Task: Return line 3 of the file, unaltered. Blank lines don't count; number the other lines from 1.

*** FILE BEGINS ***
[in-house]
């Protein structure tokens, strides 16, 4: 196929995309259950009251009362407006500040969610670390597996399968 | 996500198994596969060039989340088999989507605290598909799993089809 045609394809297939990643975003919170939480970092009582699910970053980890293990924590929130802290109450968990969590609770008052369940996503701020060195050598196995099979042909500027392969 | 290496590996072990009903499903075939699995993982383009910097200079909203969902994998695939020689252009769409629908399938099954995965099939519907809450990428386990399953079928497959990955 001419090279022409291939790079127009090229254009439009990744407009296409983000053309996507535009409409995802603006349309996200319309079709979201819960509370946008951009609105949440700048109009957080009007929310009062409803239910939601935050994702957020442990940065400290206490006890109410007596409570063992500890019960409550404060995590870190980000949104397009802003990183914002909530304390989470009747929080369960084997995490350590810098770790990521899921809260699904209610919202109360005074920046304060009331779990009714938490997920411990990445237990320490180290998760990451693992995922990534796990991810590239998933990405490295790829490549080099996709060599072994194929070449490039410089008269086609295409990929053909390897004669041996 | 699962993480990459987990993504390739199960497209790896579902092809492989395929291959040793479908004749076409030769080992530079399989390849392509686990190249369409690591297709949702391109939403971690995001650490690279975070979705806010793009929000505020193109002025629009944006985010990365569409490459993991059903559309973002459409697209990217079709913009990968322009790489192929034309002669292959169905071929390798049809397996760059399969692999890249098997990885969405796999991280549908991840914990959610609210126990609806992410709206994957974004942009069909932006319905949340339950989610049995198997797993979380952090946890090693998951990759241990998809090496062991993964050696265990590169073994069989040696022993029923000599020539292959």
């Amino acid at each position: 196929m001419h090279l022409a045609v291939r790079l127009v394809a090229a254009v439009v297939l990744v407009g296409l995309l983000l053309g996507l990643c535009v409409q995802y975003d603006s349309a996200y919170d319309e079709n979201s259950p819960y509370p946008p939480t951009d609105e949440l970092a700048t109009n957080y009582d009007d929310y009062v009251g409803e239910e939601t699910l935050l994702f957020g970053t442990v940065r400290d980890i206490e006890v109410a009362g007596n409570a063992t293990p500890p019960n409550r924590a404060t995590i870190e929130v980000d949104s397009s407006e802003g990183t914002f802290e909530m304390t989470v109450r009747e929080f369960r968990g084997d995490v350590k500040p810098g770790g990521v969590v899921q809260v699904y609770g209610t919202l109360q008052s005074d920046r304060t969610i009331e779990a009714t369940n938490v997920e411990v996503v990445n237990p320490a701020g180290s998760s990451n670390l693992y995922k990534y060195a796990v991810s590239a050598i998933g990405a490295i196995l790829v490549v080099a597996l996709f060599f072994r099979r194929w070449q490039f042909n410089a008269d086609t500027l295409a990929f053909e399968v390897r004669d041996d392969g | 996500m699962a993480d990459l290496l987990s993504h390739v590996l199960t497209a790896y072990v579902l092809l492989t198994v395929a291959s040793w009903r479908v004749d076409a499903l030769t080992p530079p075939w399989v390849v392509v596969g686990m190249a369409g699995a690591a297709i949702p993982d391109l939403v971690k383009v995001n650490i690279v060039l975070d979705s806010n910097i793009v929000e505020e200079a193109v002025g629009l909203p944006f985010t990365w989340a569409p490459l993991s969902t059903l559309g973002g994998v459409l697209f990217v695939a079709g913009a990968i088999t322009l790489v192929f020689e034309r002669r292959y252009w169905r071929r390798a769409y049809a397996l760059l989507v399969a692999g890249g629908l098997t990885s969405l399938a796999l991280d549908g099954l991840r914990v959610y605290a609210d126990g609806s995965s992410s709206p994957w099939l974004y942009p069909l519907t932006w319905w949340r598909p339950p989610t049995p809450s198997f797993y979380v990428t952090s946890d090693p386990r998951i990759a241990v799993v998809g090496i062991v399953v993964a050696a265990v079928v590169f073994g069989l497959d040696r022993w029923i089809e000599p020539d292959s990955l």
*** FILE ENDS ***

């Amino acid at each position: 196929m001419h090279l022409a045609v291939r790079l127009v394809a090229a254009v439009v297939l990744v407009g296409l995309l983000l053309g996507l990643c535009v409409q995802y975003d603006s349309a996200y919170d319309e079709n979201s259950p819960y509370p946008p939480t951009d609105e949440l970092a700048t109009n957080y009582d009007d929310y009062v009251g409803e239910e939601t699910l935050l994702f957020g970053t442990v940065r400290d980890i206490e006890v109410a009362g007596n409570a063992t293990p500890p019960n409550r924590a404060t995590i870190e929130v980000d949104s397009s407006e802003g990183t914002f802290e909530m304390t989470v109450r009747e929080f369960r968990g084997d995490v350590k500040p810098g770790g990521v969590v899921q809260v699904y609770g209610t919202l109360q008052s005074d920046r304060t969610i009331e779990a009714t369940n938490v997920e411990v996503v990445n237990p320490a701020g180290s998760s990451n670390l693992y995922k990534y060195a796990v991810s590239a050598i998933g990405a490295i196995l790829v490549v080099a597996l996709f060599f072994r099979r194929w070449q490039f042909n410089a008269d086609t500027l295409a990929f053909e399968v390897r004669d041996d392969g | 996500m699962a993480d990459l290496l987990s993504h390739v590996l199960t497209a790896y072990v579902l092809l492989t198994v395929a291959s040793w009903r479908v004749d076409a499903l030769t080992p530079p075939w399989v390849v392509v596969g686990m190249a369409g699995a690591a297709i949702p993982d391109l939403v971690k383009v995001n650490i690279v060039l975070d979705s806010n910097i793009v929000e505020e200079a193109v002025g629009l909203p944006f985010t990365w989340a569409p490459l993991s969902t059903l559309g973002g994998v459409l697209f990217v695939a079709g913009a990968i088999t322009l790489v192929f020689e034309r002669r292959y252009w169905r071929r390798a769409y049809a397996l760059l989507v399969a692999g890249g629908l098997t990885s969405l399938a796999l991280d549908g099954l991840r914990v959610y605290a609210d126990g609806s995965s992410s709206p994957w099939l974004y942009p069909l519907t932006w319905w949340r598909p339950p989610t049995p809450s198997f797993y979380v990428t952090s946890d090693p386990r998951i990759a241990v799993v998809g090496i062991v399953v993964a050696a265990v079928v590169f073994g069989l497959d040696r022993w029923i089809e000599p020539d292959s990955l």